Grand Jeté And Grande Dame Guignol: Black Swan

This post is part of En Pointe: The Ballet Blogathon hosted by Christina Wehner and

Love Letters To Old Hollywood!

Tacked up in the torture chamber exercise room here at Castle Blogferatu is a list of directors I have a love/hate relationship with. Surprisingly, it’s not an extremely long list, but it does grow by a few directors every so often. Kubrick is always in the top three. So is Dario Argento. Certainly Aronofsky has a safe spot in the top five.

I mean, I loved Requiem For A Dream and Pi, but both stayed with me for a few days like a particularly disturbing nightmare. I feel just a little damaged by them.

Bastard.

Also, in truth, I never even knew I liked ballet until after the start of the 21st Century. The only reason I found out was because I saw, ironically, Swan Lake.

In Russia.

Hell of a way to start. I’ve been in love with ballet ever since, Swan Lake still being one of my favorites along with Giselle. I fully expected, therefore, to be emotionally tortured as well as fascinated by Black Swan.

My first hurdle was, of course, getting past Natalie Portman without thinking V For Vendetta. This is made more difficult by the fact that Mila Kunis is often just a little more interesting to watch.

But Aronofsky is certainly no slouch. First there are the mirrors, on one hand so obvious and necessary in a ballet studio. On the other hand, the plot is also rife with duplicity and moral ambiguity as evidenced early into the movie as Nina (Portman) sits in front of the mirror in newly ousted Beth MacIntyre’s (Winona Ryder) dressing room then steals some of her belongings.

There is also the wing/feather motif. They’re everywhere in the background: sculptures, dressing rooms, wallpaper, towels, blankets, even actual swan images over Nina’s left shoulder as she soaks in her tub.

How about contrast? Lily (Kunis) is always dark. Nina is always light. I also like the Nina/Lily subplot and really wanted Lily to be a delusion like Paul Bettany and Ed Harris were to Russell Crowe in A Beautiful Mind. Admittedly that would have made things more explainable and a therefore less hallucinatory viewing experience.

But one of the most interesting aspects of Black Swan is the fact that it has all the hallmarks of Grande Dame Guignol (as elaborated in Peter Shelley’s 2009 book Grande Dame Guignol Cinema). For starters there’s Nina’s mother, Erica (Barbara Hershey). She’s not just overprotective but cloyingly and weirdly so, infantilizing Nina in the process.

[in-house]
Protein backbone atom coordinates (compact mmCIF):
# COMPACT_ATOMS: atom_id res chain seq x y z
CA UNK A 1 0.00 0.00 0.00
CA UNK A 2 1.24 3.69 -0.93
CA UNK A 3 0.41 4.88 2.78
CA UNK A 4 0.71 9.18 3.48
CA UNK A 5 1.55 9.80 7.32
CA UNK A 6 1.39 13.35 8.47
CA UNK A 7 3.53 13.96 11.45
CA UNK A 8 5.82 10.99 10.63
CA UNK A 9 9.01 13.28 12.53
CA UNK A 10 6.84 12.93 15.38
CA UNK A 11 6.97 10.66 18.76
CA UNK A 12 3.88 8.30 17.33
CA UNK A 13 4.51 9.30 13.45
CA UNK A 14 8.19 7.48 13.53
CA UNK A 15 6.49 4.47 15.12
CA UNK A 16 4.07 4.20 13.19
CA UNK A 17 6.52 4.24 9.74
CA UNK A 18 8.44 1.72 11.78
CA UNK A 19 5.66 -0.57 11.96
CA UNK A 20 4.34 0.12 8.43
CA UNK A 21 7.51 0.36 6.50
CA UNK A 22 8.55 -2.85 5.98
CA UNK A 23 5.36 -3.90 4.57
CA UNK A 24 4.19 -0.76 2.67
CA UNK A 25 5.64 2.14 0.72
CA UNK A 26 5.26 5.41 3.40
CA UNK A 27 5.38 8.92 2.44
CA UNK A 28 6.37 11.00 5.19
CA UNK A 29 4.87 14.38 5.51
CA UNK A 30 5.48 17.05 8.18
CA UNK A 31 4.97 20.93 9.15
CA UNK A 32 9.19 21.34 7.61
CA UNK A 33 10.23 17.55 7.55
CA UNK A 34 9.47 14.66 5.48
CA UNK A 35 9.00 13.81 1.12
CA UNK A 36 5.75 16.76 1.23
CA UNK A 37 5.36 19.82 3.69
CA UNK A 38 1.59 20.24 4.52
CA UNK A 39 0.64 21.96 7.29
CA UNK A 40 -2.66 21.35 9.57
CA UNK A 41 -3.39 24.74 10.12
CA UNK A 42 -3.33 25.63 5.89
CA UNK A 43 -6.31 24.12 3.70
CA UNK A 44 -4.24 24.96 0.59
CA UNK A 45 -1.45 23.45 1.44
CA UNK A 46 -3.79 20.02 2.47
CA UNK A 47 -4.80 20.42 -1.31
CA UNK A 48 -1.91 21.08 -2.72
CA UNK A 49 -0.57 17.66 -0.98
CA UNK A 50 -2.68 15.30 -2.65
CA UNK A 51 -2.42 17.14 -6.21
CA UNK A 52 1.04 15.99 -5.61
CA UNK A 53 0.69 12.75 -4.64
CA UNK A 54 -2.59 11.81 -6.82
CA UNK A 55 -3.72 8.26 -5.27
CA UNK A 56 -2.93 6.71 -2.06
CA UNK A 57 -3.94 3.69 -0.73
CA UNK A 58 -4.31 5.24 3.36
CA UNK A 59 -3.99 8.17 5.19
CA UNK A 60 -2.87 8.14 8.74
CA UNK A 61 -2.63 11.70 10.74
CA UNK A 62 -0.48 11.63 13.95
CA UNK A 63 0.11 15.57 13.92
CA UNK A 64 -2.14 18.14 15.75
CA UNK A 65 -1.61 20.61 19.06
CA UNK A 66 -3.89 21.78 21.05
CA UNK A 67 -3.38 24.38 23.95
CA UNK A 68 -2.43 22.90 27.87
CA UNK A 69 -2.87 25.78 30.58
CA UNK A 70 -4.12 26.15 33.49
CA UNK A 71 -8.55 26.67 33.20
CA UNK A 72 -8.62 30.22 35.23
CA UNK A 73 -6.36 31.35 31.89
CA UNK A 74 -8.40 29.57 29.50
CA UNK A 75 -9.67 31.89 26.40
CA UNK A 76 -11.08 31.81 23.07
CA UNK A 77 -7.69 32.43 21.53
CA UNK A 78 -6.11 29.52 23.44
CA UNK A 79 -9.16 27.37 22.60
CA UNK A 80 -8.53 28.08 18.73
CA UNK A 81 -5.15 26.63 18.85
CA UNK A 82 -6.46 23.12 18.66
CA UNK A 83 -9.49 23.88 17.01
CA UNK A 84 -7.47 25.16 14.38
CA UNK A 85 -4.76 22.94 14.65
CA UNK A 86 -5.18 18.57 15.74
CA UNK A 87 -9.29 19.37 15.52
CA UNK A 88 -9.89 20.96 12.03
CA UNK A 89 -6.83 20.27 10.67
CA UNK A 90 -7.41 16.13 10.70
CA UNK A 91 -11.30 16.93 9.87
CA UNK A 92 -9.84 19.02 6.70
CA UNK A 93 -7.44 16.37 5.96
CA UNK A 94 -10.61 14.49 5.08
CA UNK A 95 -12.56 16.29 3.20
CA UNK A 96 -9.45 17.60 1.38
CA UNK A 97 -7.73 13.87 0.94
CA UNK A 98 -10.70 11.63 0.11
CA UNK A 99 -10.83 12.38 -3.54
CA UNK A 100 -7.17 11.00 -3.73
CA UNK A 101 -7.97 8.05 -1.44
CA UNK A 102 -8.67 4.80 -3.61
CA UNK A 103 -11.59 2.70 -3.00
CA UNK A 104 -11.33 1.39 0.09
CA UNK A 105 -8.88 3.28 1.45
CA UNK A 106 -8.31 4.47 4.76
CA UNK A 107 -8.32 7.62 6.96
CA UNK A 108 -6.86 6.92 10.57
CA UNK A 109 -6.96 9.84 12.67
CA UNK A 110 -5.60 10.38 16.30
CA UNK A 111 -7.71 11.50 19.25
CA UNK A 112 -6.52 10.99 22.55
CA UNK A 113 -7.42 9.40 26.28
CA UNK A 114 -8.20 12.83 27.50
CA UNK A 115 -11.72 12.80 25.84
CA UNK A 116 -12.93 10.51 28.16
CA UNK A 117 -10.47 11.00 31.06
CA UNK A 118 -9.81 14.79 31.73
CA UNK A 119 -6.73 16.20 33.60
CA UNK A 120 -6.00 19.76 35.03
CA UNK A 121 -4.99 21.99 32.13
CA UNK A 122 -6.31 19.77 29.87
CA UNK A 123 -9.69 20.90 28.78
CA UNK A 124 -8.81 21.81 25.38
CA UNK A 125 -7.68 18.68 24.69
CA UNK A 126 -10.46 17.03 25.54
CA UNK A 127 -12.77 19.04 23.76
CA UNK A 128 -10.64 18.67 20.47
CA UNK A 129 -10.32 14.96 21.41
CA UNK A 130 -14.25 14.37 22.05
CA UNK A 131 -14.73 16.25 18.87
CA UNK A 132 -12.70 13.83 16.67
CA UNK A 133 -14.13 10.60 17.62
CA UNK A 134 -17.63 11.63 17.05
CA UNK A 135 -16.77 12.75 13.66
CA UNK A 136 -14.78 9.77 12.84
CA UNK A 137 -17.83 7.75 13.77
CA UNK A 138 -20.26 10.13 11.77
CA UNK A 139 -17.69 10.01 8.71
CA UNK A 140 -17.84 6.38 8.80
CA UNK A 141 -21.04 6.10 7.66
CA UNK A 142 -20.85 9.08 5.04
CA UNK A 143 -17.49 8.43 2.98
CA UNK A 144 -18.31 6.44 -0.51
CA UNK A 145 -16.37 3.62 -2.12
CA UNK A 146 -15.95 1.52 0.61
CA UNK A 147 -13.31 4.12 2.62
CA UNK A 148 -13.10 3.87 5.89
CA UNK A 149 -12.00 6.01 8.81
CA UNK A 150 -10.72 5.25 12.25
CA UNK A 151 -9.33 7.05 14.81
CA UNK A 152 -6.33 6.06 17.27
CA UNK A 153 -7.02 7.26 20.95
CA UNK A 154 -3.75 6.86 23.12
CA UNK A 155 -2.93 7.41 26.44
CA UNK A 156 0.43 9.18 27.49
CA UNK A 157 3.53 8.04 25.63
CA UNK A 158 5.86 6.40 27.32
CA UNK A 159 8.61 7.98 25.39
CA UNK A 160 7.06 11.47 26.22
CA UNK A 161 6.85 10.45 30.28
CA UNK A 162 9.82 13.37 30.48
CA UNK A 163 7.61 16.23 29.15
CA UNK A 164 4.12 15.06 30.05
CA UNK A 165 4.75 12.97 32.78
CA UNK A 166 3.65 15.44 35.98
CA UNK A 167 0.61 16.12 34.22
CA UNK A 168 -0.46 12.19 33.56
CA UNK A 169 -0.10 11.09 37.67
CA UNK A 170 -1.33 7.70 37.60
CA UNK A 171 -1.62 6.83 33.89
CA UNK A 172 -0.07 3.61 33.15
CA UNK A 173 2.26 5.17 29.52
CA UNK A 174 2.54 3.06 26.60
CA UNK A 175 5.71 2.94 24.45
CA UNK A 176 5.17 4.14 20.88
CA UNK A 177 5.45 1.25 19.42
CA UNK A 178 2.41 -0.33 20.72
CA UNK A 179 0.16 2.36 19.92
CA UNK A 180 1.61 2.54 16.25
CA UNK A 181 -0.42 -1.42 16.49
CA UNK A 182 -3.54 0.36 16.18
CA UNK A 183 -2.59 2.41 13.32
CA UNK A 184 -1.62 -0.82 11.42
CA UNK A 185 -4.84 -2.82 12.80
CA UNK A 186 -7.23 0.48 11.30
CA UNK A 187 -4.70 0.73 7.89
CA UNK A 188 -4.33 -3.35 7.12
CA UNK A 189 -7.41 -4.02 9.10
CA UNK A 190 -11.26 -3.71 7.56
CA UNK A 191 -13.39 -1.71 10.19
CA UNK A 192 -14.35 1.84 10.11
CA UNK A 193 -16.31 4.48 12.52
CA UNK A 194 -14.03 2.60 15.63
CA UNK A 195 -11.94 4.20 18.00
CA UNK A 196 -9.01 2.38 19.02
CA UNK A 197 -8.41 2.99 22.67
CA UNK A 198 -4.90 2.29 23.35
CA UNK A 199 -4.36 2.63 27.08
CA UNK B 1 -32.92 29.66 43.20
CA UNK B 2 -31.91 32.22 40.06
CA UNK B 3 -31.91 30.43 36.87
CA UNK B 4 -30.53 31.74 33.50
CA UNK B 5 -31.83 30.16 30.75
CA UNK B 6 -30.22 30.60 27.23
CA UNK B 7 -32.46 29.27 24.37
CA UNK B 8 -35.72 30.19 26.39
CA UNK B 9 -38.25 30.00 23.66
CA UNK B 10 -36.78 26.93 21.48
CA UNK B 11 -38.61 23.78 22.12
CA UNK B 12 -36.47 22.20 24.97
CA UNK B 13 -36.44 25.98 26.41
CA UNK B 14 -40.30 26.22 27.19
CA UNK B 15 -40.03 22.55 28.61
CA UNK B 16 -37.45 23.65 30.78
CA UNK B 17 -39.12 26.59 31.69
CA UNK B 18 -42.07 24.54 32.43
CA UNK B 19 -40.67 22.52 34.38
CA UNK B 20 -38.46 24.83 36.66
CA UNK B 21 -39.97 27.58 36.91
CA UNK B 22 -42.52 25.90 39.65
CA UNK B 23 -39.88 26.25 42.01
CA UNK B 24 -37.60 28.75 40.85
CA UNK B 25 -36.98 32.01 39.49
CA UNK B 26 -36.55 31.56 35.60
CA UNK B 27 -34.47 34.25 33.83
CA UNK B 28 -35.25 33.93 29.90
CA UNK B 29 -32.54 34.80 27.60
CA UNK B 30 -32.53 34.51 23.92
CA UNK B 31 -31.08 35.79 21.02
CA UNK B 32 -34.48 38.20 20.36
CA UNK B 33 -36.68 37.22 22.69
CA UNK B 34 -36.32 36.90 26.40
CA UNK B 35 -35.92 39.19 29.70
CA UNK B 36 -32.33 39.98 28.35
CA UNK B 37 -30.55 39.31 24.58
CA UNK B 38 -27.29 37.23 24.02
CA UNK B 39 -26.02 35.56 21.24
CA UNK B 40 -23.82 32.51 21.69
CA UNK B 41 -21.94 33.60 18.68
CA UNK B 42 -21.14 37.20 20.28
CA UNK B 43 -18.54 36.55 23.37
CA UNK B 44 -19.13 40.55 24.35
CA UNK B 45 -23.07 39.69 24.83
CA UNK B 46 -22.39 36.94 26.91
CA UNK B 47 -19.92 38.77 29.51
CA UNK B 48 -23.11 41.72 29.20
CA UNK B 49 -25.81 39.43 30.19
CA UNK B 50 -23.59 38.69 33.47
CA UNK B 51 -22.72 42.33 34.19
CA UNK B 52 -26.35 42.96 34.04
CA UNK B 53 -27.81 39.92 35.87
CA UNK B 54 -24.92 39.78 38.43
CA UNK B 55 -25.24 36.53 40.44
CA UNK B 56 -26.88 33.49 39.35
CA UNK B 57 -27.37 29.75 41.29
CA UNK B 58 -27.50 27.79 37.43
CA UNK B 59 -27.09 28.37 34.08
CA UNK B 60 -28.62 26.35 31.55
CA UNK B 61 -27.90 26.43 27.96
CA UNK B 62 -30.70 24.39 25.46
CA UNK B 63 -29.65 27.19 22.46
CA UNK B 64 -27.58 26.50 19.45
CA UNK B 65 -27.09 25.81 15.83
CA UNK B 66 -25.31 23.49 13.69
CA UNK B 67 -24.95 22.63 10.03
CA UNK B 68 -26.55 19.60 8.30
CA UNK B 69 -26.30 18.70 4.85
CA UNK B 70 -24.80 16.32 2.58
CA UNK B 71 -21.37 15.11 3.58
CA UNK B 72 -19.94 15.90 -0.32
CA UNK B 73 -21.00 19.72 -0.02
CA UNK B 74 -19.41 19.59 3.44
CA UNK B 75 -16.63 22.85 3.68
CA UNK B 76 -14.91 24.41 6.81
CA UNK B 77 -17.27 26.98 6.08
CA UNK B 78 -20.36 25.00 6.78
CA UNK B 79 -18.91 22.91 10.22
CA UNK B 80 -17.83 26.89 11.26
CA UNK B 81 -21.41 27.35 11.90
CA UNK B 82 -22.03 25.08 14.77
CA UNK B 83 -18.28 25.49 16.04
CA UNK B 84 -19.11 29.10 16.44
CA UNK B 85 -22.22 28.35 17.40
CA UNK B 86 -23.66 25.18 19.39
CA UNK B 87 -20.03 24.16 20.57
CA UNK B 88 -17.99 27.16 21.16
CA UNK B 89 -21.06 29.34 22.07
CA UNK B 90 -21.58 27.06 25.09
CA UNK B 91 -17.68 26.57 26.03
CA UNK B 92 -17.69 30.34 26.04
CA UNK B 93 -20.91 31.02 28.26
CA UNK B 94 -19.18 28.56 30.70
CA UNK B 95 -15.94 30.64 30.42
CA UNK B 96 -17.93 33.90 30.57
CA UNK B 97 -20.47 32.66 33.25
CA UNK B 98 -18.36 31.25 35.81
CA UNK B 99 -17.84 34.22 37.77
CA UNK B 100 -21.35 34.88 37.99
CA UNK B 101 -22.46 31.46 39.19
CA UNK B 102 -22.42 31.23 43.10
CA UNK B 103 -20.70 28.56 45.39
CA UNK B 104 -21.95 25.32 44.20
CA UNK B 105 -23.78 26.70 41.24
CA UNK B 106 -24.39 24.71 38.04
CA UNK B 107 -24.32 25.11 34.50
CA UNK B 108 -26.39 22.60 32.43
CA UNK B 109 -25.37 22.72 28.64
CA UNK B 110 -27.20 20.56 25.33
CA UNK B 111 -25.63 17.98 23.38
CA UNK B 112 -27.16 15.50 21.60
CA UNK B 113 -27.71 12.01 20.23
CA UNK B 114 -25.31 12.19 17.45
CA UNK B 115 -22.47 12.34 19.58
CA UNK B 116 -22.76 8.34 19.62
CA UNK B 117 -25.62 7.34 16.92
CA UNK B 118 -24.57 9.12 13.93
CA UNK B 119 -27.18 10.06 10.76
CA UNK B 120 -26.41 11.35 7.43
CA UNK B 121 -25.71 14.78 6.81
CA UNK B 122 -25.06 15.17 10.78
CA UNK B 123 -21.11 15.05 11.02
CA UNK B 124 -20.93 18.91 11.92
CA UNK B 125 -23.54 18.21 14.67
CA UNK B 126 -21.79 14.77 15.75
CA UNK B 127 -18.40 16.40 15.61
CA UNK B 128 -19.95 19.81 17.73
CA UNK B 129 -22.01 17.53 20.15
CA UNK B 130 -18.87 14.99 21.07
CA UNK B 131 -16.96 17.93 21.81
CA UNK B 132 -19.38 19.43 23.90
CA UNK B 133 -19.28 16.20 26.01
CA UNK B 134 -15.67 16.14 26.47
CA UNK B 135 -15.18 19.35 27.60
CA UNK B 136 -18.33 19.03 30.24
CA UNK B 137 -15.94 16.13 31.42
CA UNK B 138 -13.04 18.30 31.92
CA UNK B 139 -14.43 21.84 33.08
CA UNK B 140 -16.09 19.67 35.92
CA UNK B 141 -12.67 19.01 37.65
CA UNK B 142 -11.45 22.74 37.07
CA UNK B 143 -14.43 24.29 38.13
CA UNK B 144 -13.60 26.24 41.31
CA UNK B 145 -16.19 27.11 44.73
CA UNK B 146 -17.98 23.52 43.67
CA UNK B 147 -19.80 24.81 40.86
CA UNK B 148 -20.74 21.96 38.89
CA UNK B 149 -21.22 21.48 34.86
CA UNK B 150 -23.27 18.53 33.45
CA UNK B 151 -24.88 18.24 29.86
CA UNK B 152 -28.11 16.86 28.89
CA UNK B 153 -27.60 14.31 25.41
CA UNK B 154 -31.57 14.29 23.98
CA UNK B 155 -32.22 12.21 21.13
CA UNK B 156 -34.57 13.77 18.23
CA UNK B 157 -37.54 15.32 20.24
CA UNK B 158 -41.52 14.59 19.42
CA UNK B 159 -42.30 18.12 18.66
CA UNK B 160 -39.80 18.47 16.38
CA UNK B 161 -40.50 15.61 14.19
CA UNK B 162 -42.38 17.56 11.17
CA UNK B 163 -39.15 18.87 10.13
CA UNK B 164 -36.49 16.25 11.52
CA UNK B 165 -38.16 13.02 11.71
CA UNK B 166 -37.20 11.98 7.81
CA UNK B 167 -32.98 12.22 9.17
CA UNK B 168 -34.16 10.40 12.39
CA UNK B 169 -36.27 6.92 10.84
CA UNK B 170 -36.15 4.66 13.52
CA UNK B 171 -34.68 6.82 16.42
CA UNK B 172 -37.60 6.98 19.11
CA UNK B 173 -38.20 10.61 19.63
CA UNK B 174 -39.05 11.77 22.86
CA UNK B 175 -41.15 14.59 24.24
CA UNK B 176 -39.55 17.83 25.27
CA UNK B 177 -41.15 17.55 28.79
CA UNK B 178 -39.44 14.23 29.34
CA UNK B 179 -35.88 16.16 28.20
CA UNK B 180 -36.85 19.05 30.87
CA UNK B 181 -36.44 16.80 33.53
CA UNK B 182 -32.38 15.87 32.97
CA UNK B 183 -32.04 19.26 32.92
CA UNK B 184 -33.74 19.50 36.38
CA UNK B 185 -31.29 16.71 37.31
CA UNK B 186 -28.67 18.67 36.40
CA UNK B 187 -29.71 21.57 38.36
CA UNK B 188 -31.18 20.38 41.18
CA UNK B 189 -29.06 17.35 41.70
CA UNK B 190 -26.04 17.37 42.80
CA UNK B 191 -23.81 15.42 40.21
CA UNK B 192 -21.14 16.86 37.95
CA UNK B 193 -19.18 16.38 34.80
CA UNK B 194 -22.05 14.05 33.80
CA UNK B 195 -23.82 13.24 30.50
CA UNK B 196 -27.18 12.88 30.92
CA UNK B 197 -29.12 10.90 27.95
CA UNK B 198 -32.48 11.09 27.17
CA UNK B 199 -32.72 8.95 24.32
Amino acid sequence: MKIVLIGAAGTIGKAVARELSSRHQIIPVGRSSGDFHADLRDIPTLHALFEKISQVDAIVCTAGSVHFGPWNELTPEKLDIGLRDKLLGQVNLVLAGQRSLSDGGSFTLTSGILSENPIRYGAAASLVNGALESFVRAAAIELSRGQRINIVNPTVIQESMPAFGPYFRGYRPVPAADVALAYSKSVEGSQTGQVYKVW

Erica also has hang-ups about the past. They’re not at the level of, say, Baby Jane Hudson, but they’re there (having given up her career to have Nina).

Nina is also imprisoned but, in a clever twist, by her own hand. She uses a pipe to barricade her door shut and try to gain some measure of privacy from her ever-hovering, nearly omnipresent mother.

As for the guignol aspect, well, it’s everywhere, and it escalates. Aronofsky starts with Nina splitting a toenail while practicing. There is her ever-worsening rash, her bloody fingernails, her hallucinated stripping of skin from her finger, the slamming of her mother’s hand in a door, the stabbing of Lily, and of course the finale.

Aronofsky’s guignol even crosses into body horror. In her delusions, Nina sees intensifying instances of her transformation into the Black Swan: gooseflesh, red sclera, backward-bending legs, and a clear reference to Cronenberg’s The Fly as she plucks a feather out of her shoulder. Her ultimate full commitment to her role and the onstage result are unnerving yet gripping.

Overall, Black Swan is often a stunning film to watch, not only in terms of the ballet itself, but also in terms of its metaphor for commitment to one’s art/field/role as well as the double-edged sword of reward/delusion that such commitment can become. To be fair, I wasn’t planning to watch it again.

Now I feel like I should.

11 thoughts on “Grand Jeté And Grande Dame Guignol: Black Swan

  1. Heh-heh. I don’t go out much anymore, and the first I heard about a movie called “Black Swan” was the parodiy in the “Scary Movie” franchise. Does the actual movie have the stuff about the anorexia, or is that just something they threw into the parody because of ballet dancers & supermodels in general?

    Liked by 1 person

  2. Like you, I wasn’t planning on watching this film more than once, but after reading the two posts written about Black Swan for this blogathon, I feel like I need to. There is a lot to think about when it comes to this film.

    Thanks for participating in our blogathon!

    Liked by 1 person

  3. Wow, that sounds intense! Would you say this film is part horror movie, then? It is interesting how easily ballet seems to fit in with a horror paradigm, perhaps because of ballet’s natural affinity with fantasy and fairy tale?

    Thanks so much for joining and for a fascinating review!

    Like

  4. I appreciated and was traumatized by Requiem but hated this film. I could admire its beauty but laughed at its absurdity when I watched it in the theater. The main character didn’t need art to put herself beyond the edge–she was already there, and pretty much anything would have pushed her further, making the art-driving-you-to-the-brink theme absurd. I also found Portman a very unconvincing ballerina. But I DID enjoy your review of it, and am glad you found some reasons to get beyond its grimness. Kunis was the best part.

    Liked by 1 person

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